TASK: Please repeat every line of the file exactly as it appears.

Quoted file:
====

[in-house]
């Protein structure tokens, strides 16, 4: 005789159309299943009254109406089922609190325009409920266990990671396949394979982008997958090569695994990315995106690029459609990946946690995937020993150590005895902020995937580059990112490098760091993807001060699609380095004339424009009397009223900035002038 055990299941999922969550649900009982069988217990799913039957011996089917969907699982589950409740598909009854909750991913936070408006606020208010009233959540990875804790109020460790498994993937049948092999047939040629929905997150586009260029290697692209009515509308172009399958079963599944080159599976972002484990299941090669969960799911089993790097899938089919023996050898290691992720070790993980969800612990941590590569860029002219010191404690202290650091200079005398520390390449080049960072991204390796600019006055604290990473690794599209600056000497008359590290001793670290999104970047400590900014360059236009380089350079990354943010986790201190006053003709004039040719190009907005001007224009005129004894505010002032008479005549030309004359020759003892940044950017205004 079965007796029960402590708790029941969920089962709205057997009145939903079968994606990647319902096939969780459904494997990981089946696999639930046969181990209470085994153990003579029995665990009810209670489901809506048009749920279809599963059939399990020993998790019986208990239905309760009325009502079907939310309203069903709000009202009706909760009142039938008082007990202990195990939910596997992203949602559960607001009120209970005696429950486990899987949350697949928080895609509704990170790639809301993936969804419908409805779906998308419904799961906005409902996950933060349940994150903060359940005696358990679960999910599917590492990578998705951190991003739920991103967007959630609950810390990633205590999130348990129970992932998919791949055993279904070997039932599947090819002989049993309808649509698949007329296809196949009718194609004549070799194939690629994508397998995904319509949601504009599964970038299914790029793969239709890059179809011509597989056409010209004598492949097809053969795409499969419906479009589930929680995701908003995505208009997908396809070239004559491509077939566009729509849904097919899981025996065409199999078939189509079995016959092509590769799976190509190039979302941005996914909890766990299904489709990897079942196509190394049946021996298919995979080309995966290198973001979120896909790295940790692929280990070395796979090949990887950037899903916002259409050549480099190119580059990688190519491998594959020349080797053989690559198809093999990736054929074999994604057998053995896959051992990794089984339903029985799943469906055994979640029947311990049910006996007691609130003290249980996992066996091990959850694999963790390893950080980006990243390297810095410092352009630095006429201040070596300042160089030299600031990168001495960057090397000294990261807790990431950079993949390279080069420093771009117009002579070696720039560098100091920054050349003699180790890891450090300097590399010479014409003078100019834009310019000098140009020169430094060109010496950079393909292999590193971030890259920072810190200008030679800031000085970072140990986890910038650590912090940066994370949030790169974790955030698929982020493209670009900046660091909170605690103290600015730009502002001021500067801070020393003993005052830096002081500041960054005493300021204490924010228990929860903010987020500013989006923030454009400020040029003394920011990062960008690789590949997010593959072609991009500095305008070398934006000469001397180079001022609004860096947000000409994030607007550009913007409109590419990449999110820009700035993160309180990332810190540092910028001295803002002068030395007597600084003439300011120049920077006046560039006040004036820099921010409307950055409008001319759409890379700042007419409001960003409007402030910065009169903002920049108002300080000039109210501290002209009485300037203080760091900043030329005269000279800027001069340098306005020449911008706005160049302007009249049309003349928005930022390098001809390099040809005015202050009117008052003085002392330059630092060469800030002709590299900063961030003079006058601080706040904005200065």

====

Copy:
[in-house]
């Protein structure tokens, strides 16, 4: 005789159309299943009254109406089922609190325009409920266990990671396949394979982008997958090569695994990315995106690029459609990946946690995937020993150590005895902020995937580059990112490098760091993807001060699609380095004339424009009397009223900035002038 055990299941999922969550649900009982069988217990799913039957011996089917969907699982589950409740598909009854909750991913936070408006606020208010009233959540990875804790109020460790498994993937049948092999047939040629929905997150586009260029290697692209009515509308172009399958079963599944080159599976972002484990299941090669969960799911089993790097899938089919023996050898290691992720070790993980969800612990941590590569860029002219010191404690202290650091200079005398520390390449080049960072991204390796600019006055604290990473690794599209600056000497008359590290001793670290999104970047400590900014360059236009380089350079990354943010986790201190006053003709004039040719190009907005001007224009005129004894505010002032008479005549030309004359020759003892940044950017205004 079965007796029960402590708790029941969920089962709205057997009145939903079968994606990647319902096939969780459904494997990981089946696999639930046969181990209470085994153990003579029995665990009810209670489901809506048009749920279809599963059939399990020993998790019986208990239905309760009325009502079907939310309203069903709000009202009706909760009142039938008082007990202990195990939910596997992203949602559960607001009120209970005696429950486990899987949350697949928080895609509704990170790639809301993936969804419908409805779906998308419904799961906005409902996950933060349940994150903060359940005696358990679960999910599917590492990578998705951190991003739920991103967007959630609950810390990633205590999130348990129970992932998919791949055993279904070997039932599947090819002989049993309808649509698949007329296809196949009718194609004549070799194939690629994508397998995904319509949601504009599964970038299914790029793969239709890059179809011509597989056409010209004598492949097809053969795409499969419906479009589930929680995701908003995505208009997908396809070239004559491509077939566009729509849904097919899981025996065409199999078939189509079995016959092509590769799976190509190039979302941005996914909890766990299904489709990897079942196509190394049946021996298919995979080309995966290198973001979120896909790295940790692929280990070395796979090949990887950037899903916002259409050549480099190119580059990688190519491998594959020349080797053989690559198809093999990736054929074999994604057998053995896959051992990794089984339903029985799943469906055994979640029947311990049910006996007691609130003290249980996992066996091990959850694999963790390893950080980006990243390297810095410092352009630095006429201040070596300042160089030299600031990168001495960057090397000294990261807790990431950079993949390279080069420093771009117009002579070696720039560098100091920054050349003699180790890891450090300097590399010479014409003078100019834009310019000098140009020169430094060109010496950079393909292999590193971030890259920072810190200008030679800031000085970072140990986890910038650590912090940066994370949030790169974790955030698929982020493209670009900046660091909170605690103290600015730009502002001021500067801070020393003993005052830096002081500041960054005493300021204490924010228990929860903010987020500013989006923030454009400020040029003394920011990062960008690789590949997010593959072609991009500095305008070398934006000469001397180079001022609004860096947000000409994030607007550009913007409109590419990449999110820009700035993160309180990332810190540092910028001295803002002068030395007597600084003439300011120049920077006046560039006040004036820099921010409307950055409008001319759409890379700042007419409001960003409007402030910065009169903002920049108002300080000039109210501290002209009485300037203080760091900043030329005269000279800027001069340098306005020449911008706005160049302007009249049309003349928005930022390098001809390099040809005015202050009117008052003085002392330059630092060469800030002709590299900063961030003079006058601080706040904005200065």